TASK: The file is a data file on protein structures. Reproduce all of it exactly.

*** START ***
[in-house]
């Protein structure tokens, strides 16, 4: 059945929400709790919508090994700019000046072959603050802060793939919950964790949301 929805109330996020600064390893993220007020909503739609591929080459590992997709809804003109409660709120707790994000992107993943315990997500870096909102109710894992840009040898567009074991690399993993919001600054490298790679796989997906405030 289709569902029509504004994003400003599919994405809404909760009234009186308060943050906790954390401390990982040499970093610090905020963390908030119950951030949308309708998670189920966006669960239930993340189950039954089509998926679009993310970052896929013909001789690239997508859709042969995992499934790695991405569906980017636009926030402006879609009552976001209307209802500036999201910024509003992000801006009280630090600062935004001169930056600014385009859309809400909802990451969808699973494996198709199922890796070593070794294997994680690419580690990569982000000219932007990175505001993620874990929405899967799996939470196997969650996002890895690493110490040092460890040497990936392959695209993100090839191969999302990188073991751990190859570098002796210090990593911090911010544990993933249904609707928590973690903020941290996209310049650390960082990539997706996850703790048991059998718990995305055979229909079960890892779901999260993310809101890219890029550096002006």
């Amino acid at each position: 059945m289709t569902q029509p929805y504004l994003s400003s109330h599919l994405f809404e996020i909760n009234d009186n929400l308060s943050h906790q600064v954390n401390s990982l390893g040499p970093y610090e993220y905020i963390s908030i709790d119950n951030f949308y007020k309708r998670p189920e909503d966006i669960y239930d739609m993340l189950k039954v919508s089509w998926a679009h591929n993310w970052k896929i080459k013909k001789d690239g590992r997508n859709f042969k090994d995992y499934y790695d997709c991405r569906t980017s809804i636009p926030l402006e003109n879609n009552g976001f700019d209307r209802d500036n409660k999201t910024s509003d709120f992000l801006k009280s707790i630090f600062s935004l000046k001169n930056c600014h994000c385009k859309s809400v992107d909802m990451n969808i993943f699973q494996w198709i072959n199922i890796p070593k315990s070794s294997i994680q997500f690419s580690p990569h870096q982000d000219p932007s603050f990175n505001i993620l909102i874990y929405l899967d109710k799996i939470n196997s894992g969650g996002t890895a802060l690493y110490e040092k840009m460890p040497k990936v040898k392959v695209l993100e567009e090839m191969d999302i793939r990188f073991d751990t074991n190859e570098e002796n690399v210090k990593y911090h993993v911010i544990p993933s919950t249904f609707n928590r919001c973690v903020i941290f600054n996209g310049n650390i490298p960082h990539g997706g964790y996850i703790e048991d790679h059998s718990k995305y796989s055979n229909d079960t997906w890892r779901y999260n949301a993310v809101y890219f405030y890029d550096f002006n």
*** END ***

[in-house]
């Protein structure tokens, strides 16, 4: 059945929400709790919508090994700019000046072959603050802060793939919950964790949301 929805109330996020600064390893993220007020909503739609591929080459590992997709809804003109409660709120707790994000992107993943315990997500870096909102109710894992840009040898567009074991690399993993919001600054490298790679796989997906405030 289709569902029509504004994003400003599919994405809404909760009234009186308060943050906790954390401390990982040499970093610090905020963390908030119950951030949308309708998670189920966006669960239930993340189950039954089509998926679009993310970052896929013909001789690239997508859709042969995992499934790695991405569906980017636009926030402006879609009552976001209307209802500036999201910024509003992000801006009280630090600062935004001169930056600014385009859309809400909802990451969808699973494996198709199922890796070593070794294997994680690419580690990569982000000219932007990175505001993620874990929405899967799996939470196997969650996002890895690493110490040092460890040497990936392959695209993100090839191969999302990188073991751990190859570098002796210090990593911090911010544990993933249904609707928590973690903020941290996209310049650390960082990539997706996850703790048991059998718990995305055979229909079960890892779901999260993310809101890219890029550096002006």
């Amino acid at each position: 059945m289709t569902q029509p929805y504004l994003s400003s109330h599919l994405f809404e996020i909760n009234d009186n929400l308060s943050h906790q600064v954390n401390s990982l390893g040499p970093y610090e993220y905020i963390s908030i709790d119950n951030f949308y007020k309708r998670p189920e909503d966006i669960y239930d739609m993340l189950k039954v919508s089509w998926a679009h591929n993310w970052k896929i080459k013909k001789d690239g590992r997508n859709f042969k090994d995992y499934y790695d997709c991405r569906t980017s809804i636009p926030l402006e003109n879609n009552g976001f700019d209307r209802d500036n409660k999201t910024s509003d709120f992000l801006k009280s707790i630090f600062s935004l000046k001169n930056c600014h994000c385009k859309s809400v992107d909802m990451n969808i993943f699973q494996w198709i072959n199922i890796p070593k315990s070794s294997i994680q997500f690419s580690p990569h870096q982000d000219p932007s603050f990175n505001i993620l909102i874990y929405l899967d109710k799996i939470n196997s894992g969650g996002t890895a802060l690493y110490e040092k840009m460890p040497k990936v040898k392959v695209l993100e567009e090839m191969d999302i793939r990188f073991d751990t074991n190859e570098e002796n690399v210090k990593y911090h993993v911010i544990p993933s919950t249904f609707n928590r919001c973690v903020i941290f600054n996209g310049n650390i490298p960082h990539g997706g964790y996850i703790e048991d790679h059998s718990k995305y796989s055979n229909d079960t997906w890892r779901y999260n949301a993310v809101y890219f405030y890029d550096f002006n």